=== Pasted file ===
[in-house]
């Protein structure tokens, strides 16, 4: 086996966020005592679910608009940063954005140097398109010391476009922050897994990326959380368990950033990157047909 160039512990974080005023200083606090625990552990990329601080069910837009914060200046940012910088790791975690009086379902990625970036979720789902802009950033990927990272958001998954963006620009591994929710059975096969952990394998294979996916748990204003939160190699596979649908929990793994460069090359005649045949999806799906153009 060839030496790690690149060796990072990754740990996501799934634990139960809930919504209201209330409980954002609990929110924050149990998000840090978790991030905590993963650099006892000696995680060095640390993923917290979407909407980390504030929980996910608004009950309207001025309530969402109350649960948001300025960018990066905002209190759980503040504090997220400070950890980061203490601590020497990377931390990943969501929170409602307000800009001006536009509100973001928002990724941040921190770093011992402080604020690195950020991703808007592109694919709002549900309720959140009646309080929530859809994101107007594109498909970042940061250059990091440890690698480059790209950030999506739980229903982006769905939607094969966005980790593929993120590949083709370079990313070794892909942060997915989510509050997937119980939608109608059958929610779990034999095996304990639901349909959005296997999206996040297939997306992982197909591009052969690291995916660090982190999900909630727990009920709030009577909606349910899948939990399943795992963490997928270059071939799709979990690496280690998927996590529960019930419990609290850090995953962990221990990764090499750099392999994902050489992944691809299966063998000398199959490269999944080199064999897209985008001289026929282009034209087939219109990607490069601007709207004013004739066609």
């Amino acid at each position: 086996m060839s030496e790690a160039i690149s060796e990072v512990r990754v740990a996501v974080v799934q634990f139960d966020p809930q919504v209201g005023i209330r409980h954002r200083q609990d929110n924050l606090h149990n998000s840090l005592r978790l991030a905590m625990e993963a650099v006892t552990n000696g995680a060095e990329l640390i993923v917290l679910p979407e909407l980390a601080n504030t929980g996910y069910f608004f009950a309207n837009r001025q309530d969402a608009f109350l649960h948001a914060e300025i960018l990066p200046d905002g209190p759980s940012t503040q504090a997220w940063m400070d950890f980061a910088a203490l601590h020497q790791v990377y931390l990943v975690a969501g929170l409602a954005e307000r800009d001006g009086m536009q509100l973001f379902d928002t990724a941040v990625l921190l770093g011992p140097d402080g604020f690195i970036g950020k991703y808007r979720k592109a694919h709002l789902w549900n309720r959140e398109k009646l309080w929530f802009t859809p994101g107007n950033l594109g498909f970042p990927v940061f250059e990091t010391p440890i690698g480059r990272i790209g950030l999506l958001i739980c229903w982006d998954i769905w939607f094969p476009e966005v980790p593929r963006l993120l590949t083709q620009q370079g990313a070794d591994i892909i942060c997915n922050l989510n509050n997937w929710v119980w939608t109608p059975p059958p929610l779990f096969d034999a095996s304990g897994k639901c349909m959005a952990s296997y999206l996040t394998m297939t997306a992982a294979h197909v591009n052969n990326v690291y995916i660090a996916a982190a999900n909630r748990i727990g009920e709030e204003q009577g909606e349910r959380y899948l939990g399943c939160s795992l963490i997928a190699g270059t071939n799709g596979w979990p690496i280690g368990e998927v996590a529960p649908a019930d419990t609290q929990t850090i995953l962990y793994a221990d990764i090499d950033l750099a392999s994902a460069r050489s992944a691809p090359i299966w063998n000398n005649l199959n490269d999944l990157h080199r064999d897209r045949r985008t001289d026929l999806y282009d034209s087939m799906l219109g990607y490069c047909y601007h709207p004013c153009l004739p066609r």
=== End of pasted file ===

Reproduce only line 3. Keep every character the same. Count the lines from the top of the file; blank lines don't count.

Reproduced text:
């Amino acid at each position: 086996m060839s030496e790690a160039i690149s060796e990072v512990r990754v740990a996501v974080v799934q634990f139960d966020p809930q919504v209201g005023i209330r409980h954002r200083q609990d929110n924050l606090h149990n998000s840090l005592r978790l991030a905590m625990e993963a650099v006892t552990n000696g995680a060095e990329l640390i993923v917290l679910p979407e909407l980390a601080n504030t929980g996910y069910f608004f009950a309207n837009r001025q309530d969402a608009f109350l649960h948001a914060e300025i960018l990066p200046d905002g209190p759980s940012t503040q504090a997220w940063m400070d950890f980061a910088a203490l601590h020497q790791v990377y931390l990943v975690a969501g929170l409602a954005e307000r800009d001006g009086m536009q509100l973001f379902d928002t990724a941040v990625l921190l770093g011992p140097d402080g604020f690195i970036g950020k991703y808007r979720k592109a694919h709002l789902w549900n309720r959140e398109k009646l309080w929530f802009t859809p994101g107007n950033l594109g498909f970042p990927v940061f250059e990091t010391p440890i690698g480059r990272i790209g950030l999506l958001i739980c229903w982006d998954i769905w939607f094969p476009e966005v980790p593929r963006l993120l590949t083709q620009q370079g990313a070794d591994i892909i942060c997915n922050l989510n509050n997937w929710v119980w939608t109608p059975p059958p929610l779990f096969d034999a095996s304990g897994k639901c349909m959005a952990s296997y999206l996040t394998m297939t997306a992982a294979h197909v591009n052969n990326v690291y995916i660090a996916a982190a999900n909630r748990i727990g009920e709030e204003q009577g909606e349910r959380y899948l939990g399943c939160s795992l963490i997928a190699g270059t071939n799709g596979w979990p690496i280690g368990e998927v996590a529960p649908a019930d419990t609290q929990t850090i995953l962990y793994a221990d990764i090499d950033l750099a392999s994902a460069r050489s992944a691809p090359i299966w063998n000398n005649l199959n490269d999944l990157h080199r064999d897209r045949r985008t001289d026929l999806y282009d034209s087939m799906l219109g990607y490069c047909y601007h709207p004013c153009l004739p066609r």